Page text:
Opener ‘Stepping On Salt’ is a whirr of manipulated, fluctuating bleeps and synths and a worthy introduction to a distinctly different sound from Wendel to the dusty, groove-led sounds of much of his material released via Workshop and other assorted imprints. ‘Phoenicia Wireless’ does admittedly bear some hallmarks of the classic Wendel sound in its pleasant drums and charming melodies, while ‘Drift Model’ is a procession of light percussion and burbling low-end. A number of the album’s tracks though can certainly be described as slight with just over half of them coming it at around the four-minute mark or less. ‘Collapsing Dual Core’ continues where ‘Stepping On Salt’ left off fading in and out in two minutes in which time Wendel builds a simple shuffling drum loop over more dissonant, shapeshifting synths. ‘Aluminosilicate Mirrors’ sees the producer embrace electro drum patterns and tempos over more fascinating synth play while ‘Long Term Evolution’ sees a return to the sparsity of early, shorter tracks, a spacey jam calling to mind alien transmissions or the work of numerous early electronics pioneers. Disclosure eschews the traditional intro and outro formula of much of his past output across its 11 tracks in favour of showing another side to a producer who is already considered one of the most compelling operating within electronic music today.
Hodge - Body Drive EP (No Corner)
Having recently released a 12” alongside Randomer on the Livity Sound sister label which exquisitely married the two’s respective approaches to producing dance floor music, Hodge signs up to another Bristol label, No Corner, for his only solo record release of the year with the Body Drive EP. It’s a three-tracker which sees the producer break out of much of the sounds he had become accustomed to via past records for Berceuse Heroique and Livity Sound, instead looking to ambient textures across much of its runtime. EP highlight ‘Personality Shift’ recalls the distinctive synth play of another Bristol luminary in Peverelist but that’s certainly not to say it’s lacking in individuality, arpeggios shapeshifting across distant, powerful sub-bass. It certainly works as club music at the right moment, driven forward by the kind of momentum and grandeur that can make it the centrepiece of a DJ set.
‘A Break In The Building’ sees the producer go further still into exploring beatless territory - while it stands in stark contrast to much of Hodge’s past output, it seems like a natural progression with so many of the best elements of his work retained in his ability to underpin the melodies he creates with such thwacking bassweight. The title track builds and builds ever so gradually across four minutes before, with just three minutes to go, letting loose into an intimidating techno stomp, its kick drums resembling the almighty pounding of past tracks like the Punch Drunk-released ‘Resolve’. At a time when it looked like the producer could be slipping into a formula, this new record does everything it can to stave off any predictability, turning in three of the Hodge’s most esoteric cuts yet.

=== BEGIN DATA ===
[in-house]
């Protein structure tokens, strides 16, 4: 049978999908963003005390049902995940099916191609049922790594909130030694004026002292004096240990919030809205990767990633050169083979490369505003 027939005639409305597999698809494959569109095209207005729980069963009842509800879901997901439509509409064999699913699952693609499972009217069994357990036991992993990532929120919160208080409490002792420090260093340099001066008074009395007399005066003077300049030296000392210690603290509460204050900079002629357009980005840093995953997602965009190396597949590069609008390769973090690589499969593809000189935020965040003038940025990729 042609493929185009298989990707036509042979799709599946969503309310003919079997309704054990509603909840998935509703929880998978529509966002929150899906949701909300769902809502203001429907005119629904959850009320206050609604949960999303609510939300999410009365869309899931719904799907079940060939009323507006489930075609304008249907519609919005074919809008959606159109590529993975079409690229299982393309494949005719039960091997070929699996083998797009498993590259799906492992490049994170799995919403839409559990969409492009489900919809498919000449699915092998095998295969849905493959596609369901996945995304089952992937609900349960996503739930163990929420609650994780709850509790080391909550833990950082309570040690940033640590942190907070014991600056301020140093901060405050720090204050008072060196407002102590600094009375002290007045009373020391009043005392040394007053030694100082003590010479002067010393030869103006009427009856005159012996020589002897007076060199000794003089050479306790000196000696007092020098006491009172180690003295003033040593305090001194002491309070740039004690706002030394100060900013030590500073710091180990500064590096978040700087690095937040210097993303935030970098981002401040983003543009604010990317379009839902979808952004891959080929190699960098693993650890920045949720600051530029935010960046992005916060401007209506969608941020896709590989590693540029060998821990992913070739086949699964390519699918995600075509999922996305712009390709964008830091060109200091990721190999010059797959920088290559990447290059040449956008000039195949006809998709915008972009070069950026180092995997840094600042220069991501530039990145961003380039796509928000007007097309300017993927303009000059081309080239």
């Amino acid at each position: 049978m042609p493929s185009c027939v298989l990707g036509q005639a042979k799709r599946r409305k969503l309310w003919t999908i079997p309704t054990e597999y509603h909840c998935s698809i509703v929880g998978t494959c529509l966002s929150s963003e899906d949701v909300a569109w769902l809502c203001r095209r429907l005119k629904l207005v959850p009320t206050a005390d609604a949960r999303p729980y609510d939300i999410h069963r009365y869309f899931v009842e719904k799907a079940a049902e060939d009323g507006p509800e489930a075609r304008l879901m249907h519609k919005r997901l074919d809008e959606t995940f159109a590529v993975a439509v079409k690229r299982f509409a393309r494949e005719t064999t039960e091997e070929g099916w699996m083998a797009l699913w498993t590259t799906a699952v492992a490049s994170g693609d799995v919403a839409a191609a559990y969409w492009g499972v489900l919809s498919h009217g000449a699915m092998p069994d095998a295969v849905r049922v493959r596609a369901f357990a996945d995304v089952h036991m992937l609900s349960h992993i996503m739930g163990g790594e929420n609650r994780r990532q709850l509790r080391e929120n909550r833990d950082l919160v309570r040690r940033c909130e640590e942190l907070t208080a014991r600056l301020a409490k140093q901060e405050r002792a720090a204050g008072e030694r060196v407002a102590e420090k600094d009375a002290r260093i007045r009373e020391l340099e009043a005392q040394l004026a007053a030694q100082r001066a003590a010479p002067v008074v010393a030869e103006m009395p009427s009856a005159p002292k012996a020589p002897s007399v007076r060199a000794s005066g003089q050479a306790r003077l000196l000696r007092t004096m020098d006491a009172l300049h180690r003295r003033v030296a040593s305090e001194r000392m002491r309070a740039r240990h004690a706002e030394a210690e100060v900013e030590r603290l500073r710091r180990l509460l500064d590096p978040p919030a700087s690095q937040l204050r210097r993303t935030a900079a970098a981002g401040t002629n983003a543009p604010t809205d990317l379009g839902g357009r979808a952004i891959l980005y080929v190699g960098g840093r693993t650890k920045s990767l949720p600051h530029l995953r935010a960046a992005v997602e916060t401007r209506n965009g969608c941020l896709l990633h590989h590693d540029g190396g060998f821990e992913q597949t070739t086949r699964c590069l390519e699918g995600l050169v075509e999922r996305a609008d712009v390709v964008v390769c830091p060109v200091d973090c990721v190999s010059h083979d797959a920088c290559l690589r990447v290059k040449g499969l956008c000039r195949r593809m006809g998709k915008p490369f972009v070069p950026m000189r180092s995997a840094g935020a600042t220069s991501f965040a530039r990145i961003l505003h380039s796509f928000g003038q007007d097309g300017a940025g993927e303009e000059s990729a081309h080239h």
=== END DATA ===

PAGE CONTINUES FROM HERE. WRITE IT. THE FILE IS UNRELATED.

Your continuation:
Beneath - No Symbols 006 (No Symbols)
“I’ve been told it’s just slowed down grime which is fine,” reads the amusing, self-penned press release accompanying Beneath’s latest 12” on his own No Symbols imprint, with reference to opening track ‘Lifted’. Across six releases on that label as well as a clutch of material shared via others over the years, the producer’s music has always embodied everything that’s exciting about bass-driven UK club music with its murky sub-bass, rolling drums and paranoia-inducing melodies. ‘Lifted’ eases off on the latter of those qualities somewhat with a synth line that carries a distinctly airy spring in its step, still no doubt maintaining the effective, punchy baselines of past offerings and interspersed with a minimally employed vocal sample.
‘Cack’ is a highlight with its hefty smattering of toms sitting amongst a sharp, formidable synth line which harks back to the more sinister tones of past offerings like ‘Giv Sum’ and ‘Soho’ in terms of mood, if not especially sonically. What’s most exceptional about Beneath’s work, as summed up on this latest release, is how clear-cut his genre influences are and yet how difficult to tie down it is to perhaps one easily boxed-in sub-genre or scene. Sure, it’s built with sound systems in mind - Ben describes it himself as “awkward self-indulgent sound system music - but to go any further would seem a disservice to music that is actively and very successfully pushing at the confines of what we expect from functional club music.